A few months after his return to Venice, on March 25, 1546, he made another will, again leaving all his possessions to the Hospital of San Giovanni e Paolo, and directing that the thirty cartoons which he had made for the tarsias, or pictorial designs inlaid in wood, of the Bergamo choir stalls, on which he seems to have set special store, should be given as a dowry to two maidens, “of quiet nature, healthy in mind and body, and likely to make thrifty housewives,” on their marriage with two “well-recommended young men setting out in the art of painting, likely to appreciate the cartoons and to turn them .to good account.”

In June, 1549, Lotto left Venice to paint an `Assumption’ in a church at Ancona; and early in the following year, having resolved to spend the rest of his life in the Marches (certain Adriatic provinces in the central part of Italy), he sent for the pictures which he had left behind in the charge of Titian’s friend Sansovino. He remained at Ancona painting altar-pieces for neigh-boring churches two years longer, and, in August, 1552, he settled at Loreto, attracted by the beauty of the spot and the presence of the famous sanctuary there. On September 8, 1554, “being tired of wandering, and wishing to end his days in that holy place,” he dedicated himself and all his worldly goods to the service of the Blessed Virgin, and became an inmate of the Holy House of Loreto. Among the conditions named in the deed of gift it was expressly stipulated that he should have rooms, clothing, and a servant, “that he should enjoy the same consideration as a canon, be prayed for as a benefactor, and have one florin a month to do what he pleased with.”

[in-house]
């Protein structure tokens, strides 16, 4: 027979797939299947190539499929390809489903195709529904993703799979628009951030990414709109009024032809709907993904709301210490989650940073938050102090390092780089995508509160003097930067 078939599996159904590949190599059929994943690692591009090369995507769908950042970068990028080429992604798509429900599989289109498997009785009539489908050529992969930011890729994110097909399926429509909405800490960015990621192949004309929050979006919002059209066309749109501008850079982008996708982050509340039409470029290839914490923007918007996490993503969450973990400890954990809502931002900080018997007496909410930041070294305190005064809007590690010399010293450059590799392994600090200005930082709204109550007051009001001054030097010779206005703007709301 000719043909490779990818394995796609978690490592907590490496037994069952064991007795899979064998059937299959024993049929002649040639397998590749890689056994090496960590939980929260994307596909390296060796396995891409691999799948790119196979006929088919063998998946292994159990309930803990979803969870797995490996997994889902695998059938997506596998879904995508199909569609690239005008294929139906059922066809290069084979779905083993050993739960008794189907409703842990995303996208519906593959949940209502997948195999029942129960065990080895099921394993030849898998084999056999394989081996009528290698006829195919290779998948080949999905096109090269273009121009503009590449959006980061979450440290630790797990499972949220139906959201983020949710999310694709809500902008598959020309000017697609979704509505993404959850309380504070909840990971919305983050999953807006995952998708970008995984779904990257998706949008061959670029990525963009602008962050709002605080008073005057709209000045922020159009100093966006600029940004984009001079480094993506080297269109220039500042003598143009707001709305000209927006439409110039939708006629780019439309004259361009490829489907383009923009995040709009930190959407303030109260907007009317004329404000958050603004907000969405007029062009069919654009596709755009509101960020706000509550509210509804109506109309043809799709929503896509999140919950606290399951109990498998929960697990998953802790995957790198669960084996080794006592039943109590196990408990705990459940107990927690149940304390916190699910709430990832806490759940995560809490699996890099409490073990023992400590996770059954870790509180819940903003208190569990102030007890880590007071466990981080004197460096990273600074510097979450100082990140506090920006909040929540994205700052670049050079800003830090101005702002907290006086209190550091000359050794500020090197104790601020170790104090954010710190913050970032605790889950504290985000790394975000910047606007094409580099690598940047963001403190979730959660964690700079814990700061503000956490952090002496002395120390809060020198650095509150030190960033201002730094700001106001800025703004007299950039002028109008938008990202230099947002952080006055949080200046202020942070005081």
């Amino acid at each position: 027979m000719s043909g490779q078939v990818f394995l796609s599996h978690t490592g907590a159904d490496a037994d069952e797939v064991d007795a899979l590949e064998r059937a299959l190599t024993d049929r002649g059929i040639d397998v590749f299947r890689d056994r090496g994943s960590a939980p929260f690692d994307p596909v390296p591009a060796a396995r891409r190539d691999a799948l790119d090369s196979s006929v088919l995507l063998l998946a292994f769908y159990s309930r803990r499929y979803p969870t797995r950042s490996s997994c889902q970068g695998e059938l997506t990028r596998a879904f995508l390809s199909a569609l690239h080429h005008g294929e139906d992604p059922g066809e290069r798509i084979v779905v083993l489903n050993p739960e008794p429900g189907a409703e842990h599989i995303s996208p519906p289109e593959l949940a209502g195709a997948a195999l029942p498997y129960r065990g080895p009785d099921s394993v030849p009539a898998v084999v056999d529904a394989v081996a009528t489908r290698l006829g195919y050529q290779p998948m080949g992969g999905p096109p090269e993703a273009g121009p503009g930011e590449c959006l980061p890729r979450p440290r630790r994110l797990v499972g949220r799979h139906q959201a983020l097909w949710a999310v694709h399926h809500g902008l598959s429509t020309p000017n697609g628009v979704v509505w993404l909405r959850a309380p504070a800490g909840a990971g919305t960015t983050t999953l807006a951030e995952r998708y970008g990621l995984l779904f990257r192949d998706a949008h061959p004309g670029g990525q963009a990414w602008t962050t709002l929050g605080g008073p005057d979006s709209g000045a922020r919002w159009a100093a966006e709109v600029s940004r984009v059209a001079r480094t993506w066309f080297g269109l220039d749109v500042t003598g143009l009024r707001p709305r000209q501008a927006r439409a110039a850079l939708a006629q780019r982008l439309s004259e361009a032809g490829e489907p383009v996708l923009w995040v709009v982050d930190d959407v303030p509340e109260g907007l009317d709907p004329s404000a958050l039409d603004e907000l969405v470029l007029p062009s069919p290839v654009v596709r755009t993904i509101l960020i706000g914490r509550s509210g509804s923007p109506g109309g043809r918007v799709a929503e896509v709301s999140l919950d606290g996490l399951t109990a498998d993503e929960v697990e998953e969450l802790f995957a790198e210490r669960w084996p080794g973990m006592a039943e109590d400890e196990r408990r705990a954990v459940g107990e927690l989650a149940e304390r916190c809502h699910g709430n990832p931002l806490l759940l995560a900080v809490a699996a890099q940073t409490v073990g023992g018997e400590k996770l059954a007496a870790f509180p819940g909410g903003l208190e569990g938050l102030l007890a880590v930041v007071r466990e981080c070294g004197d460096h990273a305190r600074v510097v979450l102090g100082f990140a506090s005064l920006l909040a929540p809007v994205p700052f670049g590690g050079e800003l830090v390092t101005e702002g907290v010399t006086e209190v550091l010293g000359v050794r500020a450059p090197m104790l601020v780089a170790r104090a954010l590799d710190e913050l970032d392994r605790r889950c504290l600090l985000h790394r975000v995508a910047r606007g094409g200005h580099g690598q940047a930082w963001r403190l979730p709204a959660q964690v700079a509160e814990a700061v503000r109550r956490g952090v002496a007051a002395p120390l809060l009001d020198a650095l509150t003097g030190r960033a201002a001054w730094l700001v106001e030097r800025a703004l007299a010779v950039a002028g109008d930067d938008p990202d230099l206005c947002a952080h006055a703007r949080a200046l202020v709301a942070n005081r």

In this quiet retreat Lotto spent the last years of his life, growing daily more feeble, and having almost entirely lost his voice. To the end he worked with his brush, painting not only pictures for the chapels in the basilica of the town, but a series of works in the Palazzo Apostolico there. The last entry in Lotto’s account-book belongs to the latter part of 1556, so that his death could not have occurred until the close of the year. “The last years of the painter’s life,” remarks Vasari, “were exceedingly happy. His soul was filled with a blessed peace, besides which, they had the advantage of winning him eternal life, which he might, perhaps, not have attained had he remained plunged in the affairs of this busy world.”

Of Lotto’s personal appearance we have no information, and no authentic portrait of him has come down to us.

( Originally Published 1904 )